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Digital Imaging: Imagine the Possibilities
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Five CMOS Camera Developments to Watch in 2014

The only constant is change. In the world of image sensors, change is staggered between invention, early adoption, and common usage.


This usually means that designers can be presenting papers on technology that is still five or ten years in the future. Meanwhile, last year’s technology often hasn’t hit its stride in new cameras, and it will be years for real systems to be optimized for even those innovations. So users of digital imaging solutions have to be constantly looking forward and backward while staying grounded in the present.

This year has already begun with the promise of bigger, better, faster and more precise imaging in the world of CMOS, further expanding the technology’s market share into fields previously held by CCD. Or film. Or by nothing at all.

Here are five trends you’ll be hearing a lot about this year:

1. CMOS Sensors Will Go Big. Real Big.

Press coverage started the year with Hasselblad’s “announcement of an announcement” ahead of their new medium format camera sporting a 50MP CMOS Sensor. It’s expected that Phase One will also launch a new camera this year built around the same sensor. Now, at 2 fps, this sensor won’t be driving industrial vision applications very soon, but the demand for higher resolution is constant, and more pixels can generate new possibilities for efficient imaging workflows, particularly in geo-mapping and earth imaging.

Now that CMOS has leaped into a new league (challenging CCD’s stronghold in the medium format camera market), it’s easy to imagine new machine vision cameras that will leverage the ambition of this sensor, if not the exact technology. There are many ways to make a big sensor. How will it make the most sense, and when might “big” be big enough?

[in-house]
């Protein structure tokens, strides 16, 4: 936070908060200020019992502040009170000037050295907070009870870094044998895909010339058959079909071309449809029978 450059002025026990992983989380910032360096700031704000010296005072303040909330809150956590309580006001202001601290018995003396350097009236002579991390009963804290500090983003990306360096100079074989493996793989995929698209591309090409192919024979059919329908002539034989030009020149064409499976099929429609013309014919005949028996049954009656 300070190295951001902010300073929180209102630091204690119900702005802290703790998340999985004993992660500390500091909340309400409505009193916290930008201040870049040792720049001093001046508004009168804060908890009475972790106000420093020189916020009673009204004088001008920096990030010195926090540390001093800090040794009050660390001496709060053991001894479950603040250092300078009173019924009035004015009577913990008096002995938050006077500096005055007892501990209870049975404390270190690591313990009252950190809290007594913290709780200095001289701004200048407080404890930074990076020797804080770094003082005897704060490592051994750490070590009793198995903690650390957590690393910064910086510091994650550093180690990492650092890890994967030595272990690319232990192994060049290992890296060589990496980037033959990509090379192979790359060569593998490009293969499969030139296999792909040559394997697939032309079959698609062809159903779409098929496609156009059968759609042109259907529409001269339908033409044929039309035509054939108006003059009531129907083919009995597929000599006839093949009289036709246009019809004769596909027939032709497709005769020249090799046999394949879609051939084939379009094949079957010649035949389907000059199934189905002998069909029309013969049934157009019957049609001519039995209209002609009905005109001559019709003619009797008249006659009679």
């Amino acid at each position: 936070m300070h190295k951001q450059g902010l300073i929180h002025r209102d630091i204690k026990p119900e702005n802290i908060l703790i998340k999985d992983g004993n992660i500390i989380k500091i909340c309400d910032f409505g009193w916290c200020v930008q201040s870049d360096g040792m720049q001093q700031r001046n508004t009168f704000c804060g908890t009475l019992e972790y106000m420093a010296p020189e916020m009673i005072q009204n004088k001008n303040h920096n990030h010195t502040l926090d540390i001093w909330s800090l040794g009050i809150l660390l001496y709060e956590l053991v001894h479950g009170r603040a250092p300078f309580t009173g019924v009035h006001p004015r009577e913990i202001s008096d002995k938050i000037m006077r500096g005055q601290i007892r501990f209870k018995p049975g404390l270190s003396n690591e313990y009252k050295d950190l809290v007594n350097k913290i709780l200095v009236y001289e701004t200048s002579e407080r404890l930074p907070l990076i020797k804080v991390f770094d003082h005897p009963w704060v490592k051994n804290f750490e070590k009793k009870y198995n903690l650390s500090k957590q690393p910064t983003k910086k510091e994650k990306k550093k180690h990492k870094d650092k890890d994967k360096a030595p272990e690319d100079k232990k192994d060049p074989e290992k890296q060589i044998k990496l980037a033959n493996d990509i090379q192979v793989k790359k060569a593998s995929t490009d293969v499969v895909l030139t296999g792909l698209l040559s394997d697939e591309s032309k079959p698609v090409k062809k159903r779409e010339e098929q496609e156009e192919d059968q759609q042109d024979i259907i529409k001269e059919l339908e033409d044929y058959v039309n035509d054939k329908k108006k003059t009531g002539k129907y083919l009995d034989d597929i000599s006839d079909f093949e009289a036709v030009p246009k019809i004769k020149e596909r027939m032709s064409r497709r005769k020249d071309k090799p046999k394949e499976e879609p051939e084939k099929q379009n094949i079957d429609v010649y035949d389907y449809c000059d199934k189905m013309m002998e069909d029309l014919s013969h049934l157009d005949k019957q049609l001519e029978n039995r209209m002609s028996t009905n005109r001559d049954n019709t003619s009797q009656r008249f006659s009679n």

2. CCD + CMOS: The Best of Both Worlds?

Also in the realm of “announcements of announcements” is Belgian researcher IMEC’s announcement of a hybridized TDI sensor design. They claim to have developed a ‘CMOS Image Sensor for High Performance Applications’ prototype that is based on some of their CCD technology. The prototype combines a light-sensitive, CCD-based TDI pixel array with CMOS readout electronics bolted onto it. By integrating the two primary imaging technologies, IMEC hopes to successfully combine the best of both worlds. If it works, the result could be CCD’s low-noise performance ideal for TDI imaging, but with the low power and fast readouts that only CMOS can deliver. Hybrid sensors in and of themselves aren’t new, but taking this approach to high-performance TDI imaging is an interesting workaround to the fact that CMOS has yet to succeed where CCD has dominated for so long.

3. Accelerating Speeds and Feeds

As CMOS sensor performance continues to improve, bandwidth at the other end of the camera will continue to be a challenge. USB 3.0 is promising, and standards such as Camera Link HS and CoaXPress have been developed to solve exactly this problem, but sensor and camera design keep the pressure on. The megapixel count will continue to rise (see above), so cameras will soon be able to saturate the bandwidth of even these recent interface standards.